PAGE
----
if you’re gray we’ll shoot you down

and she danced away from me
skipping an imaginary rope
still singing
joyful

i told myself
she doesn’t know what she’s singing
i told myself
children always tell the truth
because they don’t understand the lies
i thought this clean, healthy, shining-eyed
little girl her blonde hair bouncing
is safe here
she doesn’t know what death looks like
she doesn’t know what grief feels like
she is the daughter of victory
the daughter of ignorance

i stood my heart contracting into a hard round
falling stone
i glanced at barbara the reading teacher
who set up this program
who was waiting to introduce me
she smiled
apologetically?  with understanding?
our eyes said nothing to one other

First Gulf War Chronology

February 24, 1991:Allied ground campaign begins, with troops moving along 2 axis to force Iraqi troops out of Kuwait, back into Iraq.
February 27, 1991: US and Allied troops pursue last Iraqi troops out of Kuwait into Iraq.  Various veterans refer to the massacre that ensued as a “turkey shoot.”
February 28, 1991: Ceasefire declared

House, by Robert Hass

Quick in the April hedge
were juncos and kinglets.
I was at the window
now, the bacon
sizzled under hand,
the coffee steamed
fragrantly & fountains
of the Water Music
issued from another room.
Living in a house
we live in the body
of our lives, last night
the odd after-dinner light
of early spring & now
the sunlight warming or
shadowing the morning rooms.

I am conscious of being
myself the inhabitant
of certain premises:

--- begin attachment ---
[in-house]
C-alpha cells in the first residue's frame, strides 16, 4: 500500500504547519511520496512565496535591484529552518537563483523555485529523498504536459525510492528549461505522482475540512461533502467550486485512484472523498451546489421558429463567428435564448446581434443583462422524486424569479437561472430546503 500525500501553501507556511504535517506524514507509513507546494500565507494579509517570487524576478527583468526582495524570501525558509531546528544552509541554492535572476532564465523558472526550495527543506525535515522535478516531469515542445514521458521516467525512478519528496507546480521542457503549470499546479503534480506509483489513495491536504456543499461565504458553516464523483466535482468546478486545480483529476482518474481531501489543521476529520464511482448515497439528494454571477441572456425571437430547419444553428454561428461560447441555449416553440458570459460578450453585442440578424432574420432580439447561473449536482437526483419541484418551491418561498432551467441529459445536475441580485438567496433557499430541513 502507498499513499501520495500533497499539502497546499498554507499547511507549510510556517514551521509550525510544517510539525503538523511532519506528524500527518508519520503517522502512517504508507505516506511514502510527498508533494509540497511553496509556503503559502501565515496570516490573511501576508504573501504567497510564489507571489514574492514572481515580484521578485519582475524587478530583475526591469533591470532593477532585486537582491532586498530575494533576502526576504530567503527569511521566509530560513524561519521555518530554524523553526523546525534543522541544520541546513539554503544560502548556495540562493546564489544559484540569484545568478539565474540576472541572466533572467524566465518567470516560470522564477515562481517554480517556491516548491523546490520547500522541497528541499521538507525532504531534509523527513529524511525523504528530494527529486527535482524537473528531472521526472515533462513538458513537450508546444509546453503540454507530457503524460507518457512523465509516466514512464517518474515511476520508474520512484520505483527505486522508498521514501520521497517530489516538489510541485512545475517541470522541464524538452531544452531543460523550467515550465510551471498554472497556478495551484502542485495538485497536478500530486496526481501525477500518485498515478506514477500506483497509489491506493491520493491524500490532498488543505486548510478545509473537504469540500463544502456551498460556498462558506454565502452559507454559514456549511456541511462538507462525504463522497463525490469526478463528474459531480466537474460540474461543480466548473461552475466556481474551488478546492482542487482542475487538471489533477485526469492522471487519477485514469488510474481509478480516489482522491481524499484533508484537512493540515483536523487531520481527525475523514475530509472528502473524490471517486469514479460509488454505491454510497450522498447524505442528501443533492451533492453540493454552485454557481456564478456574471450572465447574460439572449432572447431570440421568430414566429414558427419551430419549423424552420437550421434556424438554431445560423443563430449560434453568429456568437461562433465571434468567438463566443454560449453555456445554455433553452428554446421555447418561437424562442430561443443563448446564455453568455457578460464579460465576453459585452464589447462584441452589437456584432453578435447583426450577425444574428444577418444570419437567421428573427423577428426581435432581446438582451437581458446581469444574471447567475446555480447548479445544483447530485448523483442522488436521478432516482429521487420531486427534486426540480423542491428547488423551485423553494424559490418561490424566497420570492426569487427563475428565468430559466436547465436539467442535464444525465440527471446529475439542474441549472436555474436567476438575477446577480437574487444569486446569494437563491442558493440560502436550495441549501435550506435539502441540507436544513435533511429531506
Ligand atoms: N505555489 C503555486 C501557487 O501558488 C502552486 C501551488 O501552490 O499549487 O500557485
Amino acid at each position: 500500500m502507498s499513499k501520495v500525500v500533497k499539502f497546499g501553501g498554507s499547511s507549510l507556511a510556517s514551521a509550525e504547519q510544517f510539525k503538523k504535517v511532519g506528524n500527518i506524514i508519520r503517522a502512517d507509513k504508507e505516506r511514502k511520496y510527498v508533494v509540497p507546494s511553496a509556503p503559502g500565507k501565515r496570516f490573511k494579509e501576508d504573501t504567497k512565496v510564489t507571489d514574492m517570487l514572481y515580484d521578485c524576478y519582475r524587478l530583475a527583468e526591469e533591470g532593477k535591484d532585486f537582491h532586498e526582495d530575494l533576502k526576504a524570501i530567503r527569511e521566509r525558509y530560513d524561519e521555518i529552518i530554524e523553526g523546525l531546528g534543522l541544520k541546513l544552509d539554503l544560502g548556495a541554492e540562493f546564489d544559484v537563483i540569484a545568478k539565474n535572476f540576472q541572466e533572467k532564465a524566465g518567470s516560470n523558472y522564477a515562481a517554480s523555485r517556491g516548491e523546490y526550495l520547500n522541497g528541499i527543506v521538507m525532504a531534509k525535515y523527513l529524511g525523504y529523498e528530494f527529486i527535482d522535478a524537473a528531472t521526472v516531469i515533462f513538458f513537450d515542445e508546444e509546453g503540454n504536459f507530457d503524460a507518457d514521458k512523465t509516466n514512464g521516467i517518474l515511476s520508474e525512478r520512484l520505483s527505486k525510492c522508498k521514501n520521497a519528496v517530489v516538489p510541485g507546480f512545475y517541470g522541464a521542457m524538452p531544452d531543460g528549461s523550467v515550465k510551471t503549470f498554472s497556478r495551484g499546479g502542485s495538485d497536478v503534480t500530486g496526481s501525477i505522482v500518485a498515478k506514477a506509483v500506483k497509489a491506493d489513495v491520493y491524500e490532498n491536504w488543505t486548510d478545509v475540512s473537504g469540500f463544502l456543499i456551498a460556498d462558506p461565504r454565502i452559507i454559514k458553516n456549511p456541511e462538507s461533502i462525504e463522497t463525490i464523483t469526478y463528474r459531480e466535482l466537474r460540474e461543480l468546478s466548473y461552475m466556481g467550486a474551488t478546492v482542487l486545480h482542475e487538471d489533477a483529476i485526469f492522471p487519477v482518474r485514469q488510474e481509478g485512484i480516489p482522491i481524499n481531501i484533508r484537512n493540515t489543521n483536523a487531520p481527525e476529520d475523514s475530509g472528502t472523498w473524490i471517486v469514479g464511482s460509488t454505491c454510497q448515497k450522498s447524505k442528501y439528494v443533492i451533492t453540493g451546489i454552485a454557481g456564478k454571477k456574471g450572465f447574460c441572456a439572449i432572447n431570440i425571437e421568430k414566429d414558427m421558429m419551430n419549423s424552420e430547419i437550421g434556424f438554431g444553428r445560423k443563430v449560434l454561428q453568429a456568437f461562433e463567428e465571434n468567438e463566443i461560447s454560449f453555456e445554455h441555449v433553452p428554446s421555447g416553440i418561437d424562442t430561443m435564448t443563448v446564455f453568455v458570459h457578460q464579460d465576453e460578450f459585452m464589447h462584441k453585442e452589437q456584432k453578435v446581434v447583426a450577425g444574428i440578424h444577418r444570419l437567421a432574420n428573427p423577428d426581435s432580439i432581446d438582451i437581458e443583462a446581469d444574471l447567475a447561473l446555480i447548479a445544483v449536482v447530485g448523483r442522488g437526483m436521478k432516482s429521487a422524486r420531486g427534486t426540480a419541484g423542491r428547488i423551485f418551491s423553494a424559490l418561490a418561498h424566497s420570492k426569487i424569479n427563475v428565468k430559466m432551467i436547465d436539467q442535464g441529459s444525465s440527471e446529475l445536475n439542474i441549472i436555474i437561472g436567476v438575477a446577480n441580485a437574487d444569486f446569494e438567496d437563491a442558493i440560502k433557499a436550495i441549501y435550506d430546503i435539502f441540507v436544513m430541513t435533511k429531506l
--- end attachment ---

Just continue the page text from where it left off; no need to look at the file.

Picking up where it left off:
coffee & bacon & Handel
& upstairs asleep my wife.
Very suddenly
old dusks break over me,
the thick shagged heads
of fig trees near the fence
& not wanting to go in
& swallows looping
on the darkened hill
& all that terror
in the house
& barely, only barely,
a softball
falling toward me
like a moon.

originally published in Field Guide,
from The Apple Trees at Olema: New & Selected Poems,
Harper Collins, 2010, p.67

Night Thieves, by Rumi

There was a king roaming his country at night.
He met up with a band of thieves.
                                                                                “Who are you?”
they asked.
                                “I am one of you.”
                                                                                So they walked together,
and each of them spoke of the special skill
t hat suited him for this night-work.
                                                                                One said,
“My genius is in my ears.  I can understand
what a dog is saying when it barks.”
                                                                                The others laughed,
“Not much value in that!”
                                                                Another thief said,
“My specialty is in my eyes.
                                                                Whatever I see by night,
I can recognize also in daylight.”
                                                                      Another thief said,
“My specialty is in my eyes.
                                                            Whatever I see by night,
I can recognize also in daylight.”
                                                           Another, “My strength